We knew our time was limited, but we thought we had more time.

We all wanted more time, just a little, just another month, another week, another day, another hour…

But in the end, we have peace, even in our sorrow, because we know and embrace the same God and the same faith. May we never lose sight that every day holds much more than just our sadness, for we know that God is still on his throne and the birds will sing in the morning.

And now to end with some words my Dad shared in the last few days of his life, just prior to his unexpected death. May we all live in this confidence and truth: “but we wanted you all to know that we are grateful for each day, and rest in the assurance that all of our days are in God’s hands. Blessed be the Name of the Lord.”


Peter Borgdorff: who was he?

I am aware that there are people who read this blog who do not know who my Dad is, what he stood for, or what his influence was in the church, for social justice or around the world?

I have been struck by how much I have learned about my Dad in the last week. There is something so good in hearing the stories of his ministry, his relationships and his passion and calling.  I am soaking up the goodness of his impact worldwide, and I am aware that the man in our lives rarely if ever spoke of his influence.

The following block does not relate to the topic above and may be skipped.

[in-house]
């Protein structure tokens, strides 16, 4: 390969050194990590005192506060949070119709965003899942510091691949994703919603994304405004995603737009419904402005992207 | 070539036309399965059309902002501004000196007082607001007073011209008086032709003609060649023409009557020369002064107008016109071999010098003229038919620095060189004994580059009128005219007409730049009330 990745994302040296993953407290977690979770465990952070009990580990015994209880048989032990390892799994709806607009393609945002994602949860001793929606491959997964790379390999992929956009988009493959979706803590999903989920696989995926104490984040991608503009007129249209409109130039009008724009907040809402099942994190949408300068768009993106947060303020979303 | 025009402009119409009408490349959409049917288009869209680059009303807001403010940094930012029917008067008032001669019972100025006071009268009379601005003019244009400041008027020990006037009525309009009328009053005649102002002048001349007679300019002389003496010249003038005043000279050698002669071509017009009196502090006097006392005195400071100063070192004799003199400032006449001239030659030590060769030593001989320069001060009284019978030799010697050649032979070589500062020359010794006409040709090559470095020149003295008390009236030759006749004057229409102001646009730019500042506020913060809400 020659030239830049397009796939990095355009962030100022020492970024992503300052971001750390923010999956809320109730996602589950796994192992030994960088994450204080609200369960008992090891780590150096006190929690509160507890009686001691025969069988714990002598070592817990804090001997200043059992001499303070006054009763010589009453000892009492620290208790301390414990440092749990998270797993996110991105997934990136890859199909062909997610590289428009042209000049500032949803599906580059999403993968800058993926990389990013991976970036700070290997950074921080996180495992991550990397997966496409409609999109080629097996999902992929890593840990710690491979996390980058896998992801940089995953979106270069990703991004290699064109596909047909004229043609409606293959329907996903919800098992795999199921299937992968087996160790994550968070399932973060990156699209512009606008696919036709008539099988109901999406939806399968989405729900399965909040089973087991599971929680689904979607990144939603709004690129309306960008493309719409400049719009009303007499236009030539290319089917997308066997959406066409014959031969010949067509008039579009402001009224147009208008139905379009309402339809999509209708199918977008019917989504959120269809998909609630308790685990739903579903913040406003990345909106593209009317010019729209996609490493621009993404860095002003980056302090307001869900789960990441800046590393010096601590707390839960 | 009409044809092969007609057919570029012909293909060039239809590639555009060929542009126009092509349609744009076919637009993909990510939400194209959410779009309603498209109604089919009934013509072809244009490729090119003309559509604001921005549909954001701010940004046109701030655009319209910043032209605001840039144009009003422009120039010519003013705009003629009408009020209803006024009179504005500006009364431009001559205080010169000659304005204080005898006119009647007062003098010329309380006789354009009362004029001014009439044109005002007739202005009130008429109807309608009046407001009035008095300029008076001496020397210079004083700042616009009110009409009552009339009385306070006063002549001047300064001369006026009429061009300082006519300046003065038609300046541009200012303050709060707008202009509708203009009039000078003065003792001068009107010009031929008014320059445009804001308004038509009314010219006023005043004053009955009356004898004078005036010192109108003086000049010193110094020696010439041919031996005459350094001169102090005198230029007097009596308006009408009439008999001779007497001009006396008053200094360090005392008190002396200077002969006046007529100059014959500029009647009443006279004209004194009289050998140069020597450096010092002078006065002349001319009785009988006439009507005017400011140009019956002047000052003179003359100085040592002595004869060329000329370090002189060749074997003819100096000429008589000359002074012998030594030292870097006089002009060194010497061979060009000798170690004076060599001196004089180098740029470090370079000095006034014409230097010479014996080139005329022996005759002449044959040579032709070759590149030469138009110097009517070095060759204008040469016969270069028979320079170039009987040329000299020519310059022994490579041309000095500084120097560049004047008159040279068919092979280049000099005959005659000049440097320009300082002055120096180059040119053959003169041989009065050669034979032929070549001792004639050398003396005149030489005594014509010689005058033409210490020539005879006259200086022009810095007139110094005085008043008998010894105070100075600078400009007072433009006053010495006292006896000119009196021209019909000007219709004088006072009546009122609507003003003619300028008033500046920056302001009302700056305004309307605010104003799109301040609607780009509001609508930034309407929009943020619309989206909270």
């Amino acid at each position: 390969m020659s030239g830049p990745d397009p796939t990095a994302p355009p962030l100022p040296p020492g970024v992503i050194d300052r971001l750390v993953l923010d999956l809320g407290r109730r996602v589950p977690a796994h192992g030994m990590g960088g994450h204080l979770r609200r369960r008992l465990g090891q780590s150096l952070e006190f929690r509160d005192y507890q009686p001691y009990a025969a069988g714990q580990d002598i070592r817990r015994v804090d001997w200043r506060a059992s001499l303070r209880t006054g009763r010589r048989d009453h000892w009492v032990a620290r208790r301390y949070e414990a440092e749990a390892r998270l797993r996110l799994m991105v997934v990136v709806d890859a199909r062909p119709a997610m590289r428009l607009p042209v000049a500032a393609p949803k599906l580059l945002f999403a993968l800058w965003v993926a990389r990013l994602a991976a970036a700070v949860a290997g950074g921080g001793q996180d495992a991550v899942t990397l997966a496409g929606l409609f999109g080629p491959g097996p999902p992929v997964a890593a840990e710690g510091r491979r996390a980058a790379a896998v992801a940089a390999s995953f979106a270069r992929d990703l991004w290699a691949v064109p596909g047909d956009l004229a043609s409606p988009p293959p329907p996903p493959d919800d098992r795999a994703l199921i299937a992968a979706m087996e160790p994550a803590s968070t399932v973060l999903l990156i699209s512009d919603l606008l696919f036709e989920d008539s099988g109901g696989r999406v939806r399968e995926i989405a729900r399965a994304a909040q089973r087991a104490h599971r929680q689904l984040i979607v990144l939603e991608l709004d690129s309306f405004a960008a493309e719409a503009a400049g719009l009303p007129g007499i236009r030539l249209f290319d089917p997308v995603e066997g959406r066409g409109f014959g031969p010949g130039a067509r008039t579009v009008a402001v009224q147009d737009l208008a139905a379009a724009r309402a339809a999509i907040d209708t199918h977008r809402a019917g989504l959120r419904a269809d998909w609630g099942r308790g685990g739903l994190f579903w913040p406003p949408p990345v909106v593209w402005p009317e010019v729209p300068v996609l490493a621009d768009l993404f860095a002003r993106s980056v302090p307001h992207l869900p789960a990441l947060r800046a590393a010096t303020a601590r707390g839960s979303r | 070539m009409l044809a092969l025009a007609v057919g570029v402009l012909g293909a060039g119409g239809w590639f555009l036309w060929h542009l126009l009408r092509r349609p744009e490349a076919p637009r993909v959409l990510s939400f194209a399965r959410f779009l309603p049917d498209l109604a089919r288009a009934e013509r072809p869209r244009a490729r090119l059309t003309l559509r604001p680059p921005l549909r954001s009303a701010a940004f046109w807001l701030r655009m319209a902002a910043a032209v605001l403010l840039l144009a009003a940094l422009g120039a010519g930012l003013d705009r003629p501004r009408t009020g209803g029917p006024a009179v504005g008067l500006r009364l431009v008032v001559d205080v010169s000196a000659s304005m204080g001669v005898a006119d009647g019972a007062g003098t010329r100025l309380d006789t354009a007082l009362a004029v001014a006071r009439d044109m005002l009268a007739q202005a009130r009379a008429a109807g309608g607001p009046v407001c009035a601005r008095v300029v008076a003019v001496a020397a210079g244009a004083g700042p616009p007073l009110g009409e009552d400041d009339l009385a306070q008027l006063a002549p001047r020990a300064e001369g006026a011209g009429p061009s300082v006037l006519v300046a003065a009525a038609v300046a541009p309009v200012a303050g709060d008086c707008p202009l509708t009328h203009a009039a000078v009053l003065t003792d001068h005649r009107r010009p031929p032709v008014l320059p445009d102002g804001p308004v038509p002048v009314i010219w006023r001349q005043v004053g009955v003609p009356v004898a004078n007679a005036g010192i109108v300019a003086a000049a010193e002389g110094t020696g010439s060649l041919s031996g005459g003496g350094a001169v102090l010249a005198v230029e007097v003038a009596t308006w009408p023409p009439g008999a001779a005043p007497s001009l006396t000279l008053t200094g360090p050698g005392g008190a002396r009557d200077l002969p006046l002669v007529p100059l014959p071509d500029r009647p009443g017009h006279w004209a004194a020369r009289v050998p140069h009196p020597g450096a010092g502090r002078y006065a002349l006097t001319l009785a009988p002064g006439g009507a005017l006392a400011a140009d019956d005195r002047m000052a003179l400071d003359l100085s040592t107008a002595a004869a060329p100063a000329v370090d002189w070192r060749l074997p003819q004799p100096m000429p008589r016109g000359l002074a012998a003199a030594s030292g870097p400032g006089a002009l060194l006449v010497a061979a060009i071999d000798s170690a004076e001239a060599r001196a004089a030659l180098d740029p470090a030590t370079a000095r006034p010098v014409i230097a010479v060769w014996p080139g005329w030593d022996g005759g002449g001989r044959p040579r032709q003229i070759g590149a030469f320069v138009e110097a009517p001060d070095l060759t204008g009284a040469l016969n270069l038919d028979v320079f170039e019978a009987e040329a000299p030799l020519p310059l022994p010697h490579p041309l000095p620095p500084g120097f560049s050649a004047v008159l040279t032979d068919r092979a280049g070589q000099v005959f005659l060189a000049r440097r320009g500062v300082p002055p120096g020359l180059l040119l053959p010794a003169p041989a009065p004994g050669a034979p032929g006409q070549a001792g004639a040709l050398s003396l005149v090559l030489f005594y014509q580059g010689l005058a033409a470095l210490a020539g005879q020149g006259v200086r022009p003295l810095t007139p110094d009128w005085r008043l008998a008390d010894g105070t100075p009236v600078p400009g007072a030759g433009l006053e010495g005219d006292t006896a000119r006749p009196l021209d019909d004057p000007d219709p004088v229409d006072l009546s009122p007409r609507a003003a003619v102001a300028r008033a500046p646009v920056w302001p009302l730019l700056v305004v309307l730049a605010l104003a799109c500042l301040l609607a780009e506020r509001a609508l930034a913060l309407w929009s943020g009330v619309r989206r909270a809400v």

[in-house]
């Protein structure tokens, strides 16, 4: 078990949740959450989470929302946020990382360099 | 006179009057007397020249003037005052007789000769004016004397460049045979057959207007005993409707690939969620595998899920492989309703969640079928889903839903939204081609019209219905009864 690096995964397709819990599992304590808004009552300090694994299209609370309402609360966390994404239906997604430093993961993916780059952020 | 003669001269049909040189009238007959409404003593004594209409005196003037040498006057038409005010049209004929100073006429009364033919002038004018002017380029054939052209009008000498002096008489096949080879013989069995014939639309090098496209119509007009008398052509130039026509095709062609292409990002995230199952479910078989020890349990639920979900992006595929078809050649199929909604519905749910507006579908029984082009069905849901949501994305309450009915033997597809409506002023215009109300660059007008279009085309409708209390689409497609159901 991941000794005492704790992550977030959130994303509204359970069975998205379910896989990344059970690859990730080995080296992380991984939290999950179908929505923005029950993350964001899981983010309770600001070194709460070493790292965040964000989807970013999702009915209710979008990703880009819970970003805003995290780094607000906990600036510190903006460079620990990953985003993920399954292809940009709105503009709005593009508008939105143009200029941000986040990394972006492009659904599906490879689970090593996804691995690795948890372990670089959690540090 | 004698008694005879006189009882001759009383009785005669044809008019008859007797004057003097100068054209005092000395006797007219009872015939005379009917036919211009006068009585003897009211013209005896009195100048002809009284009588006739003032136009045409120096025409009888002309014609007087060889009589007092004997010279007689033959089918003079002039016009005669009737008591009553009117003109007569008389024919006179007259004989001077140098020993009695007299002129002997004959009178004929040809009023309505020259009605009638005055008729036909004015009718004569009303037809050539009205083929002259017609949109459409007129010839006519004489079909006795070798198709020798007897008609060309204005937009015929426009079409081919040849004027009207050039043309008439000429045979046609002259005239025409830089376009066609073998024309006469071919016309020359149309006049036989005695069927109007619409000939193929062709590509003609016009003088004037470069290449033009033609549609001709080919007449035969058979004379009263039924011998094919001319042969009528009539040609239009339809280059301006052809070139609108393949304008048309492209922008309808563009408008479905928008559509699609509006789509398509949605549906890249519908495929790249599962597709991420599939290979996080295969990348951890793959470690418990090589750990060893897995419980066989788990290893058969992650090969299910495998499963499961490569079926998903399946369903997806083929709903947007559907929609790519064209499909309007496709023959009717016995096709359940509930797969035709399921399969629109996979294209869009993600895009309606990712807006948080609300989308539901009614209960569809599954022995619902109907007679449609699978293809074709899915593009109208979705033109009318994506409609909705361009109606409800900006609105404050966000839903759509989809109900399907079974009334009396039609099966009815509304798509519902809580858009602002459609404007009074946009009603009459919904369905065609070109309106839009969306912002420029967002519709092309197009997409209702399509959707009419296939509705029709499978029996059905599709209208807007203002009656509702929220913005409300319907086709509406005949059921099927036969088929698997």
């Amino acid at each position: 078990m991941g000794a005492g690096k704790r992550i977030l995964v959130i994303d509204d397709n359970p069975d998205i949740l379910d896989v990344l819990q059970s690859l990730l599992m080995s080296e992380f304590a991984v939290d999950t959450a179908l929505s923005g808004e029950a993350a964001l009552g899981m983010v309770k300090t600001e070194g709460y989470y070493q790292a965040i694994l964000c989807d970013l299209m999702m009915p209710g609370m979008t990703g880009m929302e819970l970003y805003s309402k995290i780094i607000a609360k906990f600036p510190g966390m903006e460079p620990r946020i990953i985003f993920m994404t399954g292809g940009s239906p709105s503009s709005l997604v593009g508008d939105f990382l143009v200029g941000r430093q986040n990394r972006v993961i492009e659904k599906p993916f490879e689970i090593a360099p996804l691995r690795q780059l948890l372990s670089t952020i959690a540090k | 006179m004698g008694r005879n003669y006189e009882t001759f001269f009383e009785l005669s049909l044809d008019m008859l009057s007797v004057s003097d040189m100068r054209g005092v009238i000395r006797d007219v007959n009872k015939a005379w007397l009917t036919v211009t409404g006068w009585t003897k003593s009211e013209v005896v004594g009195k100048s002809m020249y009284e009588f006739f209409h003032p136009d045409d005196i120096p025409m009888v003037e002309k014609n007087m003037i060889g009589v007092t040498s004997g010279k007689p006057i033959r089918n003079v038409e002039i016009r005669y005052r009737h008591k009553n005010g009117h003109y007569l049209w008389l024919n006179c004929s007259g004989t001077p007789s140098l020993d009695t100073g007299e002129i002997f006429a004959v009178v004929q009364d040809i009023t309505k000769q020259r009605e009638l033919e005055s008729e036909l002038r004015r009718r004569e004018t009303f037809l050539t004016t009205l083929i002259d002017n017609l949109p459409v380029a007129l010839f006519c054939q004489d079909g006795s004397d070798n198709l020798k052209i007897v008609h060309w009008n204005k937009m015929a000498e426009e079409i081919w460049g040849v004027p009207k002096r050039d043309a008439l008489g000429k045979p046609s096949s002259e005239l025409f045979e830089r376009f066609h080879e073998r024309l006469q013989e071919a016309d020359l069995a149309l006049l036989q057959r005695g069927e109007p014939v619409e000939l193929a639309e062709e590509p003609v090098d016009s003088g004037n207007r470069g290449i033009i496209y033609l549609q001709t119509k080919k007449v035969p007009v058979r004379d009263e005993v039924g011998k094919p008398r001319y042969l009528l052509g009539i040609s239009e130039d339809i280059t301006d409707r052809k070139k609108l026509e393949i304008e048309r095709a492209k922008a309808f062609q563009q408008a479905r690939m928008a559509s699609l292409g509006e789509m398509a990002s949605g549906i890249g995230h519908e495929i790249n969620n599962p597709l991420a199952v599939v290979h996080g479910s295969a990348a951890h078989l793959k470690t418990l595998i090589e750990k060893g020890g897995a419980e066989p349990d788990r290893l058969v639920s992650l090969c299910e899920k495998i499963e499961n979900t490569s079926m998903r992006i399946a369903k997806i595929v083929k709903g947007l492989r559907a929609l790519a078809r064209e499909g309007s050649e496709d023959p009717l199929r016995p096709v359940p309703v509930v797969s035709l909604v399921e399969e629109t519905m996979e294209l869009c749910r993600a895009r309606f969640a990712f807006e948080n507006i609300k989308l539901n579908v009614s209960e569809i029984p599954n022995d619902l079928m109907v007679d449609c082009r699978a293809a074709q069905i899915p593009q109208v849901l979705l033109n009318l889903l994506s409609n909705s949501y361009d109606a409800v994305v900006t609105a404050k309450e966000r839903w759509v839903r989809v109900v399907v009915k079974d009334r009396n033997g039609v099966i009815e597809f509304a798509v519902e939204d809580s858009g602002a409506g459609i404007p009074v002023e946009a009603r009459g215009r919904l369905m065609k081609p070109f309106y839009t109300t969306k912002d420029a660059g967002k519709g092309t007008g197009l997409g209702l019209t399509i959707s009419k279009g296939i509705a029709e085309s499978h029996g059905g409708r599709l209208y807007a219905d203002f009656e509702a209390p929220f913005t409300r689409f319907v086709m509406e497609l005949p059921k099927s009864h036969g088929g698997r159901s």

At home, we lived with a really ordinary guy. He was a husband, father, father in law, Papa, brother, uncle, and friend. Some of these pictures show him in the ways we knew and loved him:

Today I want to share his memorial service video with you. It tells a bit of his story from many different angles and I am so grateful for the faith foundation that my life has been built upon.

You will hear a bit of the story of how my parents became involved with some dear Karen people. I have included the translation to the special music they shared at the service.

It is my hope that by listening/ watching this recording of one week ago today, you will be encouraged.

Thankful for the life of my Dad and his impact in so many spaces.

Forever live with him

 V.1       I believe that it’s God who calls me back to rest

My body and flesh will disappear.

But the soul that he gave me,

Will forever live with him.

All my friends, young and old who are still alive

Carry on the work and continue to serve the Lord

To those, I love, all my family and friends

May you accept the will of God

V.2      Man will think that this is a loss

But for me ‘tis not like that

This is God transforming me, to lead me to heaven

To see his face and live with him eternally

People come and people will go

Keep on Sharing the gospel with talents that he gave you.

While we’re alive and have chances to serve him,

Serve him with strength and faithfulness

Coda.   I will move forward and step into his kingdom

Living a new life as God’s son

The joy and honor I have,

to forever live with him